If Dr. Watson had bothered to read the report (22-page PDF link) he might have been less embarrassed later.  The report is clearly not the conclusion of the Joint Chiefs of Staff, but a "what-if" exercise conducted by a couple of well-known "futurist" consultants who presumably make a tidy sum from coming up with the sort of scenarios science-fiction fans enjoy creating at the weekends.  In fact, the very first words one reads after the title make it clear how speculative the report is.  Here they are:

The purpose of this report is to imagine the unthinkable — to push the boundaries of current research on climate change so we may better understand the potential implications on United States national security.

We have interviewed leading climate change scientists, conducted additional research, and reviewed several iterations of the scenario with these experts.  The scientists support this project, but caution that the scenario depicted is extreme in two fundamental ways.  First, they suggest the occurrences we outline would most likely happen in a few regions, rather than on globally. Second, they say the magnitude of the event may be considerably smaller.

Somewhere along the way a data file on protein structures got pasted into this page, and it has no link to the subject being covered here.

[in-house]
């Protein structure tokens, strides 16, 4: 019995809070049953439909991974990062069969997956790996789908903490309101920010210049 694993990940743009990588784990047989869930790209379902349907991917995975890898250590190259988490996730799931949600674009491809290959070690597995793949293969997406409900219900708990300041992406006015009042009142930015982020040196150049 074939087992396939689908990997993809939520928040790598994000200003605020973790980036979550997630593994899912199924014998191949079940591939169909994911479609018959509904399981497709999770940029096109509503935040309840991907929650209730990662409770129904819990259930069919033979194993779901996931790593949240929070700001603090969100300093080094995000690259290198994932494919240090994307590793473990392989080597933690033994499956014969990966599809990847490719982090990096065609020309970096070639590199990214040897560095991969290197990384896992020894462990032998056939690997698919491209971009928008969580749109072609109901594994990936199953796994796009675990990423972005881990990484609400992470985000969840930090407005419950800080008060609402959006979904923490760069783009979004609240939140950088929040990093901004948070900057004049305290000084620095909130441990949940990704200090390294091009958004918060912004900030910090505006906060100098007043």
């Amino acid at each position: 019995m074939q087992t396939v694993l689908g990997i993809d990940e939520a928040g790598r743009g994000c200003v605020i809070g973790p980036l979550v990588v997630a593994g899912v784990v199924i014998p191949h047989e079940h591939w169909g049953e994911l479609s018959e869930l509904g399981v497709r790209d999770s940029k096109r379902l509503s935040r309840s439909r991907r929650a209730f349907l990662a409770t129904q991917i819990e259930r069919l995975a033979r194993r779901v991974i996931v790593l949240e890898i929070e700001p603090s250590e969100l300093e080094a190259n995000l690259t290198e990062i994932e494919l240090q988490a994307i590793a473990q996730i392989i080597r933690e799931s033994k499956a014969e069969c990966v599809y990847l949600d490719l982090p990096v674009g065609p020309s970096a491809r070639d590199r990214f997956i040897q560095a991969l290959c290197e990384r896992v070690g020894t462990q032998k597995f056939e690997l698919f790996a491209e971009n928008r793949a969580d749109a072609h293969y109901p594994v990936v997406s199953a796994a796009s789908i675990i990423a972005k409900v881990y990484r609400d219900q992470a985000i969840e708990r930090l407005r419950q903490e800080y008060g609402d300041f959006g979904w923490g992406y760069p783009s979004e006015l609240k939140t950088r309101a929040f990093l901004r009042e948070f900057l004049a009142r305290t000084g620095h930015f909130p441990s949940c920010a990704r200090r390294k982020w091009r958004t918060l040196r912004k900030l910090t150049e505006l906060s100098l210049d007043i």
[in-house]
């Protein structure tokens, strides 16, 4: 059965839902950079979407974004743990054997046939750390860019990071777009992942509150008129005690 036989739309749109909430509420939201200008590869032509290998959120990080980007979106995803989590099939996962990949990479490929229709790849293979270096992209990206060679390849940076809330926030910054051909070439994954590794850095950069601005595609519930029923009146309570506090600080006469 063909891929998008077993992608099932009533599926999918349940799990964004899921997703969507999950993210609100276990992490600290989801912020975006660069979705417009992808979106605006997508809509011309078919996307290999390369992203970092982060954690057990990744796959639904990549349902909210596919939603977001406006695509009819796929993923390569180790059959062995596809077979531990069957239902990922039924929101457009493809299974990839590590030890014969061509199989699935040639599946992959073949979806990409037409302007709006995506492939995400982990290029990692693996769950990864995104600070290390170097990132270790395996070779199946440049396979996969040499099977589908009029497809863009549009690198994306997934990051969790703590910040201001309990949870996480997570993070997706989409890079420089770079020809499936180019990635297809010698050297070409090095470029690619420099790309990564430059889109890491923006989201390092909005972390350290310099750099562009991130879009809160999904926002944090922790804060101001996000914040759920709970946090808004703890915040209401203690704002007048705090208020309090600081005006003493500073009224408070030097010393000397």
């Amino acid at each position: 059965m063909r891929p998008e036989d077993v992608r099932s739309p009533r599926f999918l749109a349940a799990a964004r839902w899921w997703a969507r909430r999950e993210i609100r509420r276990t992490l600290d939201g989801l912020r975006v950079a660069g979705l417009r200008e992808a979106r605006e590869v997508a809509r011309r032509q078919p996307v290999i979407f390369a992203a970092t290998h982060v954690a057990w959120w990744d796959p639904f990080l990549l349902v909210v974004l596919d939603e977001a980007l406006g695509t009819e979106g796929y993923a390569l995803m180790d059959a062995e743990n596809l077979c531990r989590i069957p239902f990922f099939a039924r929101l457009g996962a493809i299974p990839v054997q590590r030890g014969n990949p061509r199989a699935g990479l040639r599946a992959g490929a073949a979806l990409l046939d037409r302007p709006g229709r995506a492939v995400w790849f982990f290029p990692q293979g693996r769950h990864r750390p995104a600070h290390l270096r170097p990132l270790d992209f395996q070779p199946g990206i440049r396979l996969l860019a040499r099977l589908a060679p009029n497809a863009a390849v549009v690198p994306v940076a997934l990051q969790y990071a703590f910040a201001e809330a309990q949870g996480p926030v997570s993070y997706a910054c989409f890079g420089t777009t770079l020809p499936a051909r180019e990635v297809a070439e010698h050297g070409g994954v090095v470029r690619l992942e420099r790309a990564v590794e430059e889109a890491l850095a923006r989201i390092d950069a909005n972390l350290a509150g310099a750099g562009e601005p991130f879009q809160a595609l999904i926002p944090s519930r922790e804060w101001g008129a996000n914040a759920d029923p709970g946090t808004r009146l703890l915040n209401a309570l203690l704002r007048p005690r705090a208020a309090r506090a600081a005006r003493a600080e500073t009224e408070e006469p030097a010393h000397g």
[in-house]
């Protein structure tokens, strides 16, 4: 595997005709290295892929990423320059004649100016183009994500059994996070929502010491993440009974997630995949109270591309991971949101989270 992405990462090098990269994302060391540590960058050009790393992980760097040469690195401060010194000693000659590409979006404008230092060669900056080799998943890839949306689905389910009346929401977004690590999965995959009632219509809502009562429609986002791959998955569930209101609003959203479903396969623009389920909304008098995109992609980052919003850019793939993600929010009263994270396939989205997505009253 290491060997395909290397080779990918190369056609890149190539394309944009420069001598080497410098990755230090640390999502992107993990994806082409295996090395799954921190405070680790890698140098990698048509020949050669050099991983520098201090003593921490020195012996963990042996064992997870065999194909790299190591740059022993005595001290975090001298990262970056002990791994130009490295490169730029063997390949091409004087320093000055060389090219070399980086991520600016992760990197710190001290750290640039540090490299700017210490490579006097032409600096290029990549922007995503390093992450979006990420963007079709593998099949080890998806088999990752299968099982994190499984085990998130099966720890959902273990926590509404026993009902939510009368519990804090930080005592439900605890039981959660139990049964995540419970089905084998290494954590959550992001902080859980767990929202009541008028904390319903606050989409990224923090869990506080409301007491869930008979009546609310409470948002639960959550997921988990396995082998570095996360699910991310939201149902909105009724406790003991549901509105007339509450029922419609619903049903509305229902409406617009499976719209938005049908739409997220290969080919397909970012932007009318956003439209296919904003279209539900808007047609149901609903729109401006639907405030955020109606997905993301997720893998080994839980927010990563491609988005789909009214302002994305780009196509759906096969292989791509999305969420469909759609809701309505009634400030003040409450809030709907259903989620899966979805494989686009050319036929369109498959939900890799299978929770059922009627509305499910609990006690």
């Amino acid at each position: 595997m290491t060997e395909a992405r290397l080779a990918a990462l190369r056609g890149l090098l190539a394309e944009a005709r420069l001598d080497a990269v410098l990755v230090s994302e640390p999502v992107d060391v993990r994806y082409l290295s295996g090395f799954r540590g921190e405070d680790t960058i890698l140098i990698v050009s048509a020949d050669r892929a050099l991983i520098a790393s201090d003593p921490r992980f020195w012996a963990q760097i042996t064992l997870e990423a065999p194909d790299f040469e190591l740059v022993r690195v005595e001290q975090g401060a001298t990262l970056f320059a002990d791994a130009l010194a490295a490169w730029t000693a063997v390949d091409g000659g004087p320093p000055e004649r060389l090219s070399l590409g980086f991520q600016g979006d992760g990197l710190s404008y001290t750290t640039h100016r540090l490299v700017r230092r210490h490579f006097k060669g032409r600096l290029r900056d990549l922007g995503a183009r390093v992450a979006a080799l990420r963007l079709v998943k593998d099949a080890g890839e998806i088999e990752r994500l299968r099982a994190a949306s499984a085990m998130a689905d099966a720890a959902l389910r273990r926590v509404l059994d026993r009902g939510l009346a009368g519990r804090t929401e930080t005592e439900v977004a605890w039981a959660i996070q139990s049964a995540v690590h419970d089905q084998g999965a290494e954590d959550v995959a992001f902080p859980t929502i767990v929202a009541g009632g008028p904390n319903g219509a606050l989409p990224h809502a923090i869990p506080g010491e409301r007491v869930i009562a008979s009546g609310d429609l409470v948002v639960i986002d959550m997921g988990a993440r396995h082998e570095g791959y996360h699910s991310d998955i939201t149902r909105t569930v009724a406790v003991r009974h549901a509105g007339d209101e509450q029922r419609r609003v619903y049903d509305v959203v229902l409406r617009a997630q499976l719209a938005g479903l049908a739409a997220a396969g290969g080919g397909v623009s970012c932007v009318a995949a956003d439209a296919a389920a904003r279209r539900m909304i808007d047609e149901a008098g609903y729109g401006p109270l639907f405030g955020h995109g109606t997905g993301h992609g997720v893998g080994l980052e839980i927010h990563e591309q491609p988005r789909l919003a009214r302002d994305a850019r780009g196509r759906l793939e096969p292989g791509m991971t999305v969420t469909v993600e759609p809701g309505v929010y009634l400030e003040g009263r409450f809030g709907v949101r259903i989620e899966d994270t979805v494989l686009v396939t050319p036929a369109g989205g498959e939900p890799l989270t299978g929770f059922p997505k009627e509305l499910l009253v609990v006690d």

We have created a climate change scenario that although not the most likely, is plausible, and would challenge United States national security in ways that should be considered immediately.

In other words, even the alarmist scientists that consider climate change potentially dangerous would regard the scenario presented as extreme.

Moreover, part of the scientific basis advanced for the scenario is a similar occurrence some 8,000 years ago.  It may have escaped the alarmists' notice, but this happened before oil companies gained political influence and Western materialists started driving SUVs.  And the ways in which the authors suggest the issue should be "considered immediately" are not global impoverishment programs like the Kyoto Protocol (which one would imagine would come with security implications of its own, as we all know global poverty causes terrorism) but simply more advanced climate models. That's what the president has already asked for.

The unthinking forces of the Observer, Greenpeace and the enviro fringe have eaten it all up, of course.  It's not unthinkable to them, because it fits their model of humanity destroying itself because of its materialism.

Need any more convincing of its irrelevance?  Arianna Huffington has just written a column about it.